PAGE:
hoodwink.d enhanced


Object#blank? #

by why in inspect

So, I’d like to submit Object#blank? as an RCR. I use this code in nearly all of my web application projects.

 class Object
   def blank?
     if respond_to? :empty?
     elsif respond_to? :zero?

This has been begging for addition into Ruby for years. A bit of background:

  • 2000: Jim Menard suggests nil.empty?.
  • 2002: Dave Thomas starts to further work up nil.empty?. Opposition brews. (Note that the possibility of nil becoming an Enumerable is kicked around!)
  • 2004: Zero is true … whoda thunk? thread delves in and out of the character of nil, 0, "" and so on. However, the discussion really revolves around whether zero could be treated as false in a future Ruby incarnation.
  • 2005: Just last month, Dan Fitzpatrick revisited the same nil.empty? pitch we’ve seen in years past.

In all, the two major points of backlash have been:

  1. Naming the thing. Some feel that empty? implies a container. A container which isn’t there for nil and 0. Another suggestion was vapid? but, uh, no.
  2. That there is no case in which 0 should be grouped with nil and "". I suppose many people are more commonly looking for "0" to belong to this group as well. Which means you have to use .to_i.zero?. Very similar to .to_s.empty?.

I’m thinking Object#blank? is a good solution. The name doesn’t imply a container. It implies valuelessness, which is what we are testing for.

This reduces the common case of:

 if venue['neighborhood'].to_s.empty?


 if venue['neighborhood'].blank?

I’ve grouped 0 in there as well. It’s useful for YAML. Since YAML loads types naturally, you rarely run into a string like "0". And since I’m calling zero?, it works for floats as well.

Given this YAML invoice:

 sku:   BSK115
 price: 15.60
 tax:   0.00
 total: 15.60

I can easily check the tax, covering the case in which the tax is completely left out.

 print "Tax-free" if invoice['tax'].blank?

So, what do you think? Worthwhile RCR? Am I off on the name? Has our time come for this at last?

I’ve just submitted this proposal as RCR 295, which also weighs the possibility of a to_b conversion. This may kill the RCR, but I’d like to vote and ultimately find the best solution. I still prefer Object#blank?. But either is a move ahead.

said on 04 Mar 2005 at 12:17

blank? is the best name I’ve heard for this thus far. I still have mixed feelings about 0 being considered “blank”—although that is an issue with the name, not with the functionality.

This precise functionality is very, very needed.

said on 04 Mar 2005 at 12:39

I also like blank?.

said on 04 Mar 2005 at 15:13

I like the concept, but I’m iffy about the name. What about null? nothing? void? ziltch? vacuous?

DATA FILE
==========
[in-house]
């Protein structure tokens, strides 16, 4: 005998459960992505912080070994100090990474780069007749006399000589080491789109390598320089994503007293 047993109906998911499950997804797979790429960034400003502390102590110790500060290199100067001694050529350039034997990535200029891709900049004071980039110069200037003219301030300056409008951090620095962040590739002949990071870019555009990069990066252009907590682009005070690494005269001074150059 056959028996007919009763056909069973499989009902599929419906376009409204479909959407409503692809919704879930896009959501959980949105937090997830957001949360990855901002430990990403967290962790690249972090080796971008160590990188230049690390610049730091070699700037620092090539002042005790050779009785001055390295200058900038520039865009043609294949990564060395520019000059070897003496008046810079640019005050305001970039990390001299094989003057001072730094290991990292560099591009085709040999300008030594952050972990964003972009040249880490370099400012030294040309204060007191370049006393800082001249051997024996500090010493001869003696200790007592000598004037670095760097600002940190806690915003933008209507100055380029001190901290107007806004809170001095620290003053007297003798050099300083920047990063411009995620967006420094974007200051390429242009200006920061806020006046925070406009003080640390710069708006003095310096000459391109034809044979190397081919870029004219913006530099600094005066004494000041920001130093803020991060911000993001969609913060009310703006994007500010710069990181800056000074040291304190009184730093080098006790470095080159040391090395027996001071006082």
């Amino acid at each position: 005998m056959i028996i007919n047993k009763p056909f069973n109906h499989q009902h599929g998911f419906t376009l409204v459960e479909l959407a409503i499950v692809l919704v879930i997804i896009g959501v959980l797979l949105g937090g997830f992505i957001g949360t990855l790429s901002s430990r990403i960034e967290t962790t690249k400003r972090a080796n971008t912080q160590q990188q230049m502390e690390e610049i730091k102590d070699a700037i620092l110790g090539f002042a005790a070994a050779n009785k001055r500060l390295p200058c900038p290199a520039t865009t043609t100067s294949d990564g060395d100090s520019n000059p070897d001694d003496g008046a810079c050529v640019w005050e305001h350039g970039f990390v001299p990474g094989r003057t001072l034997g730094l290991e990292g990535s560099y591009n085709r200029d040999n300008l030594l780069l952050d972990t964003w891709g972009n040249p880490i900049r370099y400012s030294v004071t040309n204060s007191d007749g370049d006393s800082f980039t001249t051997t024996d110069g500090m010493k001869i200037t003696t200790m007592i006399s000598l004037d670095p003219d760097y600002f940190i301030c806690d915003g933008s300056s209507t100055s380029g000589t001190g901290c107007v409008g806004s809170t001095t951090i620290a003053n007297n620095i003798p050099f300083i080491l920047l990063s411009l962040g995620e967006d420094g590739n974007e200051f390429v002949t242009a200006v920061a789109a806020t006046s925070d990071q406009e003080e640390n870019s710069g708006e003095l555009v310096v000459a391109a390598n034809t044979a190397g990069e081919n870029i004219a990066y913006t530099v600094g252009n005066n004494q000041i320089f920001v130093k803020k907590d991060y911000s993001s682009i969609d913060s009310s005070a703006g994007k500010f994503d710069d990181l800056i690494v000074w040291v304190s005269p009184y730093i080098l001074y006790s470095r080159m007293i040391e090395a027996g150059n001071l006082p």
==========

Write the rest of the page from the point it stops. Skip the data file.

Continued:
Or, along the lines of ring thoery: annihilator? :)

Ok, just kidding, blank? is actually pretty good.

said on 04 Mar 2005 at 15:20

I think nada? covers all the bases, even 0.

said on 04 Mar 2005 at 20:33

How about


Actually, the one that makes the most sense to me is


said on 04 Mar 2005 at 20:35

How about a Zen mu? for detecting when there’s no answer?

said on 04 Mar 2005 at 21:21

You monkeys. Give me back my chapstick.

said on 04 Mar 2005 at 23:40

Only zeroes are monkeyproof. monkeyproof?

said on 05 Mar 2005 at 00:54

There has been an initiative of to_b. I pretty much liked that because its succint, mixes nicely with the existing to_* method army and deadly precise: what you want from the damned object is nothing else, just to spit out a Boolean value. No more hype please, come out and speak up which side you take! Pretty apocalyptic, eh?

said on 05 Mar 2005 at 06:33

But doesn’t isn’t 0.to_b dangerously close to the !0 debate? I think blank?’s main benefit is the fact that it sounds fuzzier. Does that make any sense?

said on 05 Mar 2005 at 08:53

What’s wrong with .blank? ? Love it.

said on 05 Mar 2005 at 13:20

I am blank.

said on 05 Mar 2005 at 13:20

So am I!

said on 05 Mar 2005 at 13:20

Me too!

said on 05 Mar 2005 at 13:21

I’m completely blank.

said on 05 Mar 2005 at 13:25

I’m with Bruce. I don’t really want to see methods that switch the polarity of 0 or "".

I just want every class to have a test for their most nominal value.

said on 05 Mar 2005 at 13:31

I’m not blank, honest! (heh heh heh)

said on 05 Mar 2005 at 13:33

False, I know you’re lying, as usual. The rest of you kids, pipe down and listen to Mister Why.

So let’s see, who do we have?


Am I forgetting anybody?  Hands up if I forgot to count you.

Oh yeah, "nil".  Well, I suppose it's no surprise you didn't pipe up.

Did I leave anybody else out?
said on 05 Mar 2005 at 13:47

Hmm, that SetOfBlankThings shoudl really hit the Preview button before posting. ahem